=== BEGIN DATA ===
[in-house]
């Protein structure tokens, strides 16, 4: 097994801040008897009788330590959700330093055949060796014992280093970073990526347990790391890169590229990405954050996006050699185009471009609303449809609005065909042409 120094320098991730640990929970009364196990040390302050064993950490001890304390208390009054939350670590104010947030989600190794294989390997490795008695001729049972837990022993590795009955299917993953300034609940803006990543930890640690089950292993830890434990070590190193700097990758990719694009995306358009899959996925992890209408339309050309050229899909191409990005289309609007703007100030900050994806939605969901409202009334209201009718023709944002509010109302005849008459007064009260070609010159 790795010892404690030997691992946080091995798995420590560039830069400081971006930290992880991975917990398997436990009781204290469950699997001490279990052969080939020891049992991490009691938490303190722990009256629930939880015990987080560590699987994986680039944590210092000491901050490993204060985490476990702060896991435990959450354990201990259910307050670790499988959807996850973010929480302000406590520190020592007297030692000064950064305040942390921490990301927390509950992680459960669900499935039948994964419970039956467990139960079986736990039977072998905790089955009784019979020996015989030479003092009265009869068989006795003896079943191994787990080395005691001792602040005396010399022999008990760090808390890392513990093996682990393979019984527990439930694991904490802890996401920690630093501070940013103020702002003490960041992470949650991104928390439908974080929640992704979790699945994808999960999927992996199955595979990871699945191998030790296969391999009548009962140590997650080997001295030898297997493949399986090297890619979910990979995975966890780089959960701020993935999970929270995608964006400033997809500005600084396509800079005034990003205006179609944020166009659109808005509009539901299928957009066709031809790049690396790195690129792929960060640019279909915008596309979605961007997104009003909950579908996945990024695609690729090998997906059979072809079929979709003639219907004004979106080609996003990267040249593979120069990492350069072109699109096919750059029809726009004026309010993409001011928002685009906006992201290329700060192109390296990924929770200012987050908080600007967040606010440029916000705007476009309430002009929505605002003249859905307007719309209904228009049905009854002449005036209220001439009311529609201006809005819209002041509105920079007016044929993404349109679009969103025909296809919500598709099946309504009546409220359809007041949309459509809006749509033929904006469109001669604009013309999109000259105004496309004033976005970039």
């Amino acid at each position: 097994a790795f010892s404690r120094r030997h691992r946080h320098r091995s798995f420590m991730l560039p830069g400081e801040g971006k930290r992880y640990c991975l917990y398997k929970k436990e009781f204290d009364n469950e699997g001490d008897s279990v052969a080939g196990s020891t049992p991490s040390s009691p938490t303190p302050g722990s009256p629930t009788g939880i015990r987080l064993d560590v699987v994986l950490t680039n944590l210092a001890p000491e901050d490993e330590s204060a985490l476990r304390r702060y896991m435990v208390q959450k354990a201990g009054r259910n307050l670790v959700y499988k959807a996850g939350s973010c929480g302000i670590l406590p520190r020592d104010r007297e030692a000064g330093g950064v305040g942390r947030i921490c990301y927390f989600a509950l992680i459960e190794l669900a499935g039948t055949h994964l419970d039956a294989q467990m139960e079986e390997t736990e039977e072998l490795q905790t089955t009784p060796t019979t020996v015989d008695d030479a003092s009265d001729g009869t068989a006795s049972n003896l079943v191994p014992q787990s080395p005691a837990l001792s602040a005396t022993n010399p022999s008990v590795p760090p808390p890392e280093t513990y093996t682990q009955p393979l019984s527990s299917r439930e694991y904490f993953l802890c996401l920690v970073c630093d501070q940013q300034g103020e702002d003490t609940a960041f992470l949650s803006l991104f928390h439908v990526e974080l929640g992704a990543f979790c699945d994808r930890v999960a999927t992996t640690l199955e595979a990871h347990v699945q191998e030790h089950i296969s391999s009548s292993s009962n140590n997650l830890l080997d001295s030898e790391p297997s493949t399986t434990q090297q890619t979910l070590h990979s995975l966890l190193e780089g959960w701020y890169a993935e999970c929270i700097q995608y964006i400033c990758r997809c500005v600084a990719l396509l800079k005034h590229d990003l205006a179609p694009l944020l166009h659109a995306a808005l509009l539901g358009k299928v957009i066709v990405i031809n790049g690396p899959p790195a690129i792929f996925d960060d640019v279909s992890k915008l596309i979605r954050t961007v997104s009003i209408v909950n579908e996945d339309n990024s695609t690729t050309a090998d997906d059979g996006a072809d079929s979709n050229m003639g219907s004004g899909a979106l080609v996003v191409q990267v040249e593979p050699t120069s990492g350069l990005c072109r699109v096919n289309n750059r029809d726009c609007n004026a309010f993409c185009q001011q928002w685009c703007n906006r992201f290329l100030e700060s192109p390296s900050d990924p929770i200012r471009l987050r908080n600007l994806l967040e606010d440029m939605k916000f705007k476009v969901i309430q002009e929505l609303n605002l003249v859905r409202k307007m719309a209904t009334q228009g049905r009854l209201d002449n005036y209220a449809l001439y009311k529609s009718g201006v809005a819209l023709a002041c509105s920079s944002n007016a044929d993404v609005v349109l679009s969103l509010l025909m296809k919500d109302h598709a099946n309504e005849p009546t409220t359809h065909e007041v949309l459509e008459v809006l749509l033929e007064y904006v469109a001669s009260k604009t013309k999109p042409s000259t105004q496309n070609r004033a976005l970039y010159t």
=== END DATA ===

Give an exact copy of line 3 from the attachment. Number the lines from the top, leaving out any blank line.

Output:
């Amino acid at each position: 097994a790795f010892s404690r120094r030997h691992r946080h320098r091995s798995f420590m991730l560039p830069g400081e801040g971006k930290r992880y640990c991975l917990y398997k929970k436990e009781f204290d009364n469950e699997g001490d008897s279990v052969a080939g196990s020891t049992p991490s040390s009691p938490t303190p302050g722990s009256p629930t009788g939880i015990r987080l064993d560590v699987v994986l950490t680039n944590l210092a001890p000491e901050d490993e330590s204060a985490l476990r304390r702060y896991m435990v208390q959450k354990a201990g009054r259910n307050l670790v959700y499988k959807a996850g939350s973010c929480g302000i670590l406590p520190r020592d104010r007297e030692a000064g330093g950064v305040g942390r947030i921490c990301y927390f989600a509950l992680i459960e190794l669900a499935g039948t055949h994964l419970d039956a294989q467990m139960e079986e390997t736990e039977e072998l490795q905790t089955t009784p060796t019979t020996v015989d008695d030479a003092s009265d001729g009869t068989a006795s049972n003896l079943v191994p014992q787990s080395p005691a837990l001792s602040a005396t022993n010399p022999s008990v590795p760090p808390p890392e280093t513990y093996t682990q009955p393979l019984s527990s299917r439930e694991y904490f993953l802890c996401l920690v970073c630093d501070q940013q300034g103020e702002d003490t609940a960041f992470l949650s803006l991104f928390h439908v990526e974080l929640g992704a990543f979790c699945d994808r930890v999960a999927t992996t640690l199955e595979a990871h347990v699945q191998e030790h089950i296969s391999s009548s292993s009962n140590n997650l830890l080997d001295s030898e790391p297997s493949t399986t434990q090297q890619t979910l070590h990979s995975l966890l190193e780089g959960w701020y890169a993935e999970c929270i700097q995608y964006i400033c990758r997809c500005v600084a990719l396509l800079k005034h590229d990003l205006a179609p694009l944020l166009h659109a995306a808005l509009l539901g358009k299928v957009i066709v990405i031809n790049g690396p899959p790195a690129i792929f996925d960060d640019v279909s992890k915008l596309i979605r954050t961007v997104s009003i209408v909950n579908e996945d339309n990024s695609t690729t050309a090998d997906d059979g996006a072809d079929s979709n050229m003639g219907s004004g899909a979106l080609v996003v191409q990267v040249e593979p050699t120069s990492g350069l990005c072109r699109v096919n289309n750059r029809d726009c609007n004026a309010f993409c185009q001011q928002w685009c703007n906006r992201f290329l100030e700060s192109p390296s900050d990924p929770i200012r471009l987050r908080n600007l994806l967040e606010d440029m939605k916000f705007k476009v969901i309430q002009e929505l609303n605002l003249v859905r409202k307007m719309a209904t009334q228009g049905r009854l209201d002449n005036y209220a449809l001439y009311k529609s009718g201006v809005a819209l023709a002041c509105s920079s944002n007016a044929d993404v609005v349109l679009s969103l509010l025909m296809k919500d109302h598709a099946n309504e005849p009546t409220t359809h065909e007041v949309l459509e008459v809006l749509l033929e007064y904006v469109a001669s009260k604009t013309k999109p042409s000259t105004q496309n070609r004033a976005l970039y010159t």